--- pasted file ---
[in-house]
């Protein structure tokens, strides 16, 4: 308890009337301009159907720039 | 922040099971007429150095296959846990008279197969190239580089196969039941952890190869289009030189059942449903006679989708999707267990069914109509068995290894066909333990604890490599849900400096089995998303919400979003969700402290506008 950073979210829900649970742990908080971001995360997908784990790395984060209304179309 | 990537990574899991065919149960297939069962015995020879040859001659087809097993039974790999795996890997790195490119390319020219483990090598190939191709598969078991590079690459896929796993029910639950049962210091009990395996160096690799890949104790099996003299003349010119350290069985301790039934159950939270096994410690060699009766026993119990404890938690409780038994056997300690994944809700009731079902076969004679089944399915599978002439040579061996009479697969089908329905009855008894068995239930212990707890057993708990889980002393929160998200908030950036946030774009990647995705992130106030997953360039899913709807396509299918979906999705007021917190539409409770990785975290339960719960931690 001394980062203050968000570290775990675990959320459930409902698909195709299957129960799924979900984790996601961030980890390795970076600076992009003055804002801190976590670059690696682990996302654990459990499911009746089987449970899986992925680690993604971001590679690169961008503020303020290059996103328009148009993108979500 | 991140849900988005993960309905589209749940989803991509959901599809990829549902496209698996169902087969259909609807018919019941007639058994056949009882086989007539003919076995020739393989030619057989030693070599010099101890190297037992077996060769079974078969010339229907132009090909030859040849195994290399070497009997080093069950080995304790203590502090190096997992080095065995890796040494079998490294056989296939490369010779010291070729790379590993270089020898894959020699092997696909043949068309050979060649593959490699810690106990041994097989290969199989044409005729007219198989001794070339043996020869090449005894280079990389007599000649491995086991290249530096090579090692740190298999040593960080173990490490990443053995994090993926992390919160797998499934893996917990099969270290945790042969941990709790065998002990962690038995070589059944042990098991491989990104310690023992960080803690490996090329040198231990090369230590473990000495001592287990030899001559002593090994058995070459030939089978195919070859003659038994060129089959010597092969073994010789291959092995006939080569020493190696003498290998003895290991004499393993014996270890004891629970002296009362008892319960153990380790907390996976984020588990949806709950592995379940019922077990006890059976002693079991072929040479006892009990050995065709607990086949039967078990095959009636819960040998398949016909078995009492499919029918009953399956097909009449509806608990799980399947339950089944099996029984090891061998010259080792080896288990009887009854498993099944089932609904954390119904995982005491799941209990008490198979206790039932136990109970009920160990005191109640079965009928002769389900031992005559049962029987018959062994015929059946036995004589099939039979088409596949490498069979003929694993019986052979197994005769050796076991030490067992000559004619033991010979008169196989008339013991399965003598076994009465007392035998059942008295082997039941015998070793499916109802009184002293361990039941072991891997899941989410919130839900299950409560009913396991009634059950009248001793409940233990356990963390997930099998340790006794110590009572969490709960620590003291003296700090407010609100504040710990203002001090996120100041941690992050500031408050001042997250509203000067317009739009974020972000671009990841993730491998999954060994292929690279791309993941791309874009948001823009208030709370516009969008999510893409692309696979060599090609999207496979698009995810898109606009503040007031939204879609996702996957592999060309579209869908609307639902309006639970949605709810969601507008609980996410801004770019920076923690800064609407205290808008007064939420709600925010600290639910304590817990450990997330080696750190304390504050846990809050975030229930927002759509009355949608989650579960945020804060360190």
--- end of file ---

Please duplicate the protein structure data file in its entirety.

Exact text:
[in-house]
């Protein structure tokens, strides 16, 4: 308890009337301009159907720039 | 922040099971007429150095296959846990008279197969190239580089196969039941952890190869289009030189059942449903006679989708999707267990069914109509068995290894066909333990604890490599849900400096089995998303919400979003969700402290506008 950073979210829900649970742990908080971001995360997908784990790395984060209304179309 | 990537990574899991065919149960297939069962015995020879040859001659087809097993039974790999795996890997790195490119390319020219483990090598190939191709598969078991590079690459896929796993029910639950049962210091009990395996160096690799890949104790099996003299003349010119350290069985301790039934159950939270096994410690060699009766026993119990404890938690409780038994056997300690994944809700009731079902076969004679089944399915599978002439040579061996009479697969089908329905009855008894068995239930212990707890057993708990889980002393929160998200908030950036946030774009990647995705992130106030997953360039899913709807396509299918979906999705007021917190539409409770990785975290339960719960931690 001394980062203050968000570290775990675990959320459930409902698909195709299957129960799924979900984790996601961030980890390795970076600076992009003055804002801190976590670059690696682990996302654990459990499911009746089987449970899986992925680690993604971001590679690169961008503020303020290059996103328009148009993108979500 | 991140849900988005993960309905589209749940989803991509959901599809990829549902496209698996169902087969259909609807018919019941007639058994056949009882086989007539003919076995020739393989030619057989030693070599010099101890190297037992077996060769079974078969010339229907132009090909030859040849195994290399070497009997080093069950080995304790203590502090190096997992080095065995890796040494079998490294056989296939490369010779010291070729790379590993270089020898894959020699092997696909043949068309050979060649593959490699810690106990041994097989290969199989044409005729007219198989001794070339043996020869090449005894280079990389007599000649491995086991290249530096090579090692740190298999040593960080173990490490990443053995994090993926992390919160797998499934893996917990099969270290945790042969941990709790065998002990962690038995070589059944042990098991491989990104310690023992960080803690490996090329040198231990090369230590473990000495001592287990030899001559002593090994058995070459030939089978195919070859003659038994060129089959010597092969073994010789291959092995006939080569020493190696003498290998003895290991004499393993014996270890004891629970002296009362008892319960153990380790907390996976984020588990949806709950592995379940019922077990006890059976002693079991072929040479006892009990050995065709607990086949039967078990095959009636819960040998398949016909078995009492499919029918009953399956097909009449509806608990799980399947339950089944099996029984090891061998010259080792080896288990009887009854498993099944089932609904954390119904995982005491799941209990008490198979206790039932136990109970009920160990005191109640079965009928002769389900031992005559049962029987018959062994015929059946036995004589099939039979088409596949490498069979003929694993019986052979197994005769050796076991030490067992000559004619033991010979008169196989008339013991399965003598076994009465007392035998059942008295082997039941015998070793499916109802009184002293361990039941072991891997899941989410919130839900299950409560009913396991009634059950009248001793409940233990356990963390997930099998340790006794110590009572969490709960620590003291003296700090407010609100504040710990203002001090996120100041941690992050500031408050001042997250509203000067317009739009974020972000671009990841993730491998999954060994292929690279791309993941791309874009948001823009208030709370516009969008999510893409692309696979060599090609999207496979698009995810898109606009503040007031939204879609996702996957592999060309579209869908609307639902309006639970949605709810969601507008609980996410801004770019920076923690800064609407205290808008007064939420709600925010600290639910304590817990450990997330080696750190304390504050846990809050975030229930927002759509009355949608989650579960945020804060360190």